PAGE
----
COVID: FG postpones tariff hike in electricity by 3 months

COVID: FG postpones tariff hike in electricity by 3 months

- The Nigerian Electricity Regulatory Commission (NERC) has postponed the tariff hike in electricity

- This was confirmed by the minister of power, Saleh Mamman, on Tuesday, March 31

- Mamman said that this move by the federal government is aimed at helping Nigerians cope with the harsh effect of coronavirus outbreak in the country

To ease the pains of Nigerians as to adhere to rules that ensure social distancing in the country over coronavirus, the federal government has postponed tariff hike in electricity.

This was announced on Tuesday, March 31, by the minister of power, Saleh Mamman, The Nation reports.

The Multi-Year Tariff Order (MYTO) earlier set to commence in April has now been shifted by the Nigerian Electricity Regulatory Commission (NERC).

Mamman pointed out that the decision is part of the government’s measure to ensure stable power supply for all Nigerians at this tough time.

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He added: “Many of the Distribution Companies have announced that they will take measures to maintain the power supply to citizens in this difficult time. I would like to implore that the DISCOs uphold these commitments.”

Meanwhile, Legit.ng reported that various state governors had imposed full or partial lockdown in their states in a bid to contain the spread.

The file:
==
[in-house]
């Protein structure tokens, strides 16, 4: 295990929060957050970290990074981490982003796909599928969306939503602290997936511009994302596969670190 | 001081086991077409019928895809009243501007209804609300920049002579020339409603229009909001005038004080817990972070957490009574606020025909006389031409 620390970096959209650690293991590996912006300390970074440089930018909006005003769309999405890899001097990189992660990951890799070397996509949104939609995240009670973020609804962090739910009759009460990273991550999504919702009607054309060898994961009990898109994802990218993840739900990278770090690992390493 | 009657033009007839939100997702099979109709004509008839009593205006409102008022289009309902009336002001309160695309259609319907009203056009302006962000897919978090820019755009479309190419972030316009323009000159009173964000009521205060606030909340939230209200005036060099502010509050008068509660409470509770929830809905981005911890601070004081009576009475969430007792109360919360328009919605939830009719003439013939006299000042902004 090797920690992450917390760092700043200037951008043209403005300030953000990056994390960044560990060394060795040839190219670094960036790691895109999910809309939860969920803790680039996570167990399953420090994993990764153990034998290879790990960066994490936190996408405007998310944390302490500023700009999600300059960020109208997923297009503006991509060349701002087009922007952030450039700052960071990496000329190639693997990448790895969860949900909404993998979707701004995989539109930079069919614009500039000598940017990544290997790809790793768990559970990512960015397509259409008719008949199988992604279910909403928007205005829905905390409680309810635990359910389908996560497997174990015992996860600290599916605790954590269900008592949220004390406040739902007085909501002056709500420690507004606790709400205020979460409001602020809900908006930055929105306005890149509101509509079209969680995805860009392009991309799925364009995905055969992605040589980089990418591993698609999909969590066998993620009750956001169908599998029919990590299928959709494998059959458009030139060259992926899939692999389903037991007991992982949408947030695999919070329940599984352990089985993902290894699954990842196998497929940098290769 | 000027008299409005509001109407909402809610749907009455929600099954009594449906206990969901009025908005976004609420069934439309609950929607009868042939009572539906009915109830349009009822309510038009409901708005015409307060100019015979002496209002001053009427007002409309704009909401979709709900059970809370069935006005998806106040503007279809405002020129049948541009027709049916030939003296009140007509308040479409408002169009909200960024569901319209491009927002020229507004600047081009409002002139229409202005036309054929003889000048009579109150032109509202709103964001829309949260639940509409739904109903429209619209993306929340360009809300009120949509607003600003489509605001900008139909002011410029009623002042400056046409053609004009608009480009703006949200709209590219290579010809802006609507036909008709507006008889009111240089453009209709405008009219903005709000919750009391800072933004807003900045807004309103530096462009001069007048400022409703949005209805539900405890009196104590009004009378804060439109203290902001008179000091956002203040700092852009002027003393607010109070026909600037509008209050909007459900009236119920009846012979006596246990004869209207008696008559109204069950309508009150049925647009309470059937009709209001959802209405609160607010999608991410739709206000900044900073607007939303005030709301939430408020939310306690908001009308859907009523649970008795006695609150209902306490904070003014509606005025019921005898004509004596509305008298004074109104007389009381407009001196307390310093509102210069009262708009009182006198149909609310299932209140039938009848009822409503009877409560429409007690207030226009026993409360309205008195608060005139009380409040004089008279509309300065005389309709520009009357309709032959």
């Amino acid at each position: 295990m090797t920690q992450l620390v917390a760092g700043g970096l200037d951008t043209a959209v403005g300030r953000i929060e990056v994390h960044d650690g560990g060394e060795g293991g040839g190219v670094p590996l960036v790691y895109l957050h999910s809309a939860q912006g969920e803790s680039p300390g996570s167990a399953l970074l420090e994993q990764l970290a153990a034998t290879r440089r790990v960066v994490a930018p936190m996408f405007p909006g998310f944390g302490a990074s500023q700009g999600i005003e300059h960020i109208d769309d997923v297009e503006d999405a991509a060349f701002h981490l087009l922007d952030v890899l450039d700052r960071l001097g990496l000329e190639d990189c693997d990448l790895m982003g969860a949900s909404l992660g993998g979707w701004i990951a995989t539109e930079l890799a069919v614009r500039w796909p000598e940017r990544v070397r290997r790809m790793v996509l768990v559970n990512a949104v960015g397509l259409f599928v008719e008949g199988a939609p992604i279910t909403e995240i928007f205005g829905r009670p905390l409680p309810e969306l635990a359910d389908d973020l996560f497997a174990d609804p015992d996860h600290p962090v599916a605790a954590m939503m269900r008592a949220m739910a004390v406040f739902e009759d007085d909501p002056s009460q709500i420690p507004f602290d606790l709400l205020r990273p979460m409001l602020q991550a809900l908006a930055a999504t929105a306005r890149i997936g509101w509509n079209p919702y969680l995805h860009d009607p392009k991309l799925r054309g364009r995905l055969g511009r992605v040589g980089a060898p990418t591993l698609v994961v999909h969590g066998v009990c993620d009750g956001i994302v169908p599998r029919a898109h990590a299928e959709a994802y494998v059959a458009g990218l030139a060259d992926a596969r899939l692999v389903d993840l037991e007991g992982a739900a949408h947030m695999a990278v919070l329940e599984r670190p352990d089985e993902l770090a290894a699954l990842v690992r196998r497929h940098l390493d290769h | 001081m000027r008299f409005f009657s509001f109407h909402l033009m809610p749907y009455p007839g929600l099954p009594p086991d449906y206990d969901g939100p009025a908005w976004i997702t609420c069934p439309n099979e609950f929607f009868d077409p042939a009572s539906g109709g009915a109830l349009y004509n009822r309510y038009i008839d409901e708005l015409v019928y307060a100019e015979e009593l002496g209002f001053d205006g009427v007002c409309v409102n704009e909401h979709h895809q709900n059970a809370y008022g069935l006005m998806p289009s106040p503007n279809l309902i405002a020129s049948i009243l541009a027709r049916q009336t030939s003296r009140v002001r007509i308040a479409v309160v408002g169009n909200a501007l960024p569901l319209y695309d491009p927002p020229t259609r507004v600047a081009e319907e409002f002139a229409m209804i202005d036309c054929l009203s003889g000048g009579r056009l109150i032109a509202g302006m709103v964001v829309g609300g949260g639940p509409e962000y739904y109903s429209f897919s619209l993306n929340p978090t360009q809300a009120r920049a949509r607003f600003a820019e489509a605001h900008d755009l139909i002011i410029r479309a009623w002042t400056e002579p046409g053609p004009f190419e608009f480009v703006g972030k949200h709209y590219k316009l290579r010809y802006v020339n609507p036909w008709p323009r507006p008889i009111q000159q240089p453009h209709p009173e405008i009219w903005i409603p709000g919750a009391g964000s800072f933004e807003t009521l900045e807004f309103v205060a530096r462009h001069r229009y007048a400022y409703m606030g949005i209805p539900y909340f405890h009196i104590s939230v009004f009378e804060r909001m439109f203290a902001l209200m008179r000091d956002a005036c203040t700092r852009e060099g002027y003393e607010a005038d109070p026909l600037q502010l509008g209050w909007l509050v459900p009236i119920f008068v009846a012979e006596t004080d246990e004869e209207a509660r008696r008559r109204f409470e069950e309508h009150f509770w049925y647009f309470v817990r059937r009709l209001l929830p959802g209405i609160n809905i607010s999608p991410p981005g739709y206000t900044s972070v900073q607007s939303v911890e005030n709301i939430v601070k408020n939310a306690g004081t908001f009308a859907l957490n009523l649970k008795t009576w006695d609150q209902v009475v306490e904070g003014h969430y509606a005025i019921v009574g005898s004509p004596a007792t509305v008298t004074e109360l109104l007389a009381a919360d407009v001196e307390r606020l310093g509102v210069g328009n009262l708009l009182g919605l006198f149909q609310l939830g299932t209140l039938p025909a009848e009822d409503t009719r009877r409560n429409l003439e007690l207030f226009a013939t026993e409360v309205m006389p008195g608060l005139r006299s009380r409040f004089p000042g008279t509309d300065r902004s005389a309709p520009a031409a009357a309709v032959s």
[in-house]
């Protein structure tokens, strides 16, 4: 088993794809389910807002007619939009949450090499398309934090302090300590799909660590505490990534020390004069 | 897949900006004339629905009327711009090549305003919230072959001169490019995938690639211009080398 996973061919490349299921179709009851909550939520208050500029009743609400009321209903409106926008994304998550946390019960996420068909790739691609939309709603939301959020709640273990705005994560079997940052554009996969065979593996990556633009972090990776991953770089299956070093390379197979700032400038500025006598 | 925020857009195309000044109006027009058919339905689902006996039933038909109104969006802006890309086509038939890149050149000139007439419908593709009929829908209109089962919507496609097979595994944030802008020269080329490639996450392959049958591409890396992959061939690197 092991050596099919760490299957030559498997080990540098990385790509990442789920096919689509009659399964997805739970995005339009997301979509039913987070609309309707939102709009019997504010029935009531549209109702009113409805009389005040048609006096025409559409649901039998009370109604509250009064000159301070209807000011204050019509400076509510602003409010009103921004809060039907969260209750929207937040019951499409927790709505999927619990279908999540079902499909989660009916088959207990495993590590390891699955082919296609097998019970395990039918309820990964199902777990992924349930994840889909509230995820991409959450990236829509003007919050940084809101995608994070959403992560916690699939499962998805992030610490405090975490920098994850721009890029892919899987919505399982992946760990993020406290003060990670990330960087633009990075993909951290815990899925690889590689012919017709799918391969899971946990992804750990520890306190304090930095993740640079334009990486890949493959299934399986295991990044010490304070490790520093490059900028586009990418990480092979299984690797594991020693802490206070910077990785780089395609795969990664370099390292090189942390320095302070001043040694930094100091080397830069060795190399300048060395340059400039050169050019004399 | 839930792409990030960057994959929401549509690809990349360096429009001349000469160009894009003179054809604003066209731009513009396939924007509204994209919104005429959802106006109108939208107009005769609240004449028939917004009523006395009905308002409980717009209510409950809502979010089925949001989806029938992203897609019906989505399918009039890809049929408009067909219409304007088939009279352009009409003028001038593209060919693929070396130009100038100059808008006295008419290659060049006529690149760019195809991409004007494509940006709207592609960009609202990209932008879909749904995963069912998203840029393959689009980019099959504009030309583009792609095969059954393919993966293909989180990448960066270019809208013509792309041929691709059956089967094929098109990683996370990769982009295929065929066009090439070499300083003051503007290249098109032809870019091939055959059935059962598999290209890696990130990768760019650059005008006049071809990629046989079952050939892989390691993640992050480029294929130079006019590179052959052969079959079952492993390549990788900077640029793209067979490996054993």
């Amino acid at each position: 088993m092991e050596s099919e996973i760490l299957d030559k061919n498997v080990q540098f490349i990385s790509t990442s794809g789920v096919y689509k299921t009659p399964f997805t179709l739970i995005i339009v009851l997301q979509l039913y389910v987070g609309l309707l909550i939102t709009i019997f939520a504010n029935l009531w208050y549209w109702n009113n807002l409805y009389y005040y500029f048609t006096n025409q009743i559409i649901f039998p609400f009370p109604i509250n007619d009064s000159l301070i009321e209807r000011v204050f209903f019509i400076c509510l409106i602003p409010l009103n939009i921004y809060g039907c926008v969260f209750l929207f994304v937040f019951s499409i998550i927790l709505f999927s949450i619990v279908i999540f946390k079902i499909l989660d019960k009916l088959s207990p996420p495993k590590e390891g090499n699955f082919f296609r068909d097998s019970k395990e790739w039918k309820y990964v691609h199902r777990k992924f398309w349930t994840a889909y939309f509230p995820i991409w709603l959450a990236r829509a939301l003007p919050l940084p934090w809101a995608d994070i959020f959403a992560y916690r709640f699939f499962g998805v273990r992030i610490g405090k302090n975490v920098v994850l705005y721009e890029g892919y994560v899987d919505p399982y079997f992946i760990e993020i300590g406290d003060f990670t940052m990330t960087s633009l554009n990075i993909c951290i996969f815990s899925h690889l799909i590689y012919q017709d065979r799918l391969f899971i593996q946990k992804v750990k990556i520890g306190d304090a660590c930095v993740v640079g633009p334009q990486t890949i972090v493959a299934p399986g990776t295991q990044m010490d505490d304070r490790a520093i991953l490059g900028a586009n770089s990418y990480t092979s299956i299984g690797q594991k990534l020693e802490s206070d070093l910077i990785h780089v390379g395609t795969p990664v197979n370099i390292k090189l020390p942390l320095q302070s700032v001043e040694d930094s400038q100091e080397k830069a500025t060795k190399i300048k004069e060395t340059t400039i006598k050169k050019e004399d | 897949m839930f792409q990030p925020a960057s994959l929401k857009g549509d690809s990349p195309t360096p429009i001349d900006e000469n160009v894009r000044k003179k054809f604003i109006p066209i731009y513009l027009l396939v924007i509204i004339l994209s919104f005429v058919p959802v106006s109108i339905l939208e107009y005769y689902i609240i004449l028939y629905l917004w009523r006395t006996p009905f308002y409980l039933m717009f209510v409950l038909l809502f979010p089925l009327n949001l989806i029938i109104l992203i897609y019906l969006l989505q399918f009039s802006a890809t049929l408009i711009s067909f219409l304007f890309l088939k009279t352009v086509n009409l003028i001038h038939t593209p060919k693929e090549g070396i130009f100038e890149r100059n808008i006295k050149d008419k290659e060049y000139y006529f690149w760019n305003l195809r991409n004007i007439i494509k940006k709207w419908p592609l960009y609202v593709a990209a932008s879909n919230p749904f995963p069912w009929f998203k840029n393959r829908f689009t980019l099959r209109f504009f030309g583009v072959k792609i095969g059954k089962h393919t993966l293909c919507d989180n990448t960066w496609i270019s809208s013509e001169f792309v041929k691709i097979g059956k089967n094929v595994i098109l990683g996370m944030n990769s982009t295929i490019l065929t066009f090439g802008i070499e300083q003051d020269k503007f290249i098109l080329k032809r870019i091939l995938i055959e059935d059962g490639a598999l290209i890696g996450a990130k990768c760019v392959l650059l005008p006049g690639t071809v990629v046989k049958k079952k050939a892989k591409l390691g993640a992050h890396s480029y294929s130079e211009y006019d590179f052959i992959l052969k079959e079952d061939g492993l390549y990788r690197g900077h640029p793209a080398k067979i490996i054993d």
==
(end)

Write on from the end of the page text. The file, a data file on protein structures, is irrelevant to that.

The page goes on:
One of the major ways governments and companies all over the world are dealing with the outbreak is by asking our citizens and employees to work from home.

Recently, the Lagos state governor, Babajide Sanwo-Olu, asked servants from Level 1 to 12 to work from home. On Sunday, March 29, President Muhammadu Buhari also announced a full lockdown of Lagos, Ogun and Abuja for 14 days, starting from 11 pm on Monday, March 30.

Due to the lockdown, many companies have instructed their staff to work from home. Thus, many homes had been converted to their workspace as people deal with the lockdown order.

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As the full lockdown begins in Lagos and other parts of the country, the road had become free for the few people who were allowed to go out to work.

Before the outbreak of the coronavirus, almost all families are restructured in a certain way: kids go to school, parents go to work. Thus, everyone was forced to spend more time with their family members as a result of the lockdown.

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Source: Legit.ng News

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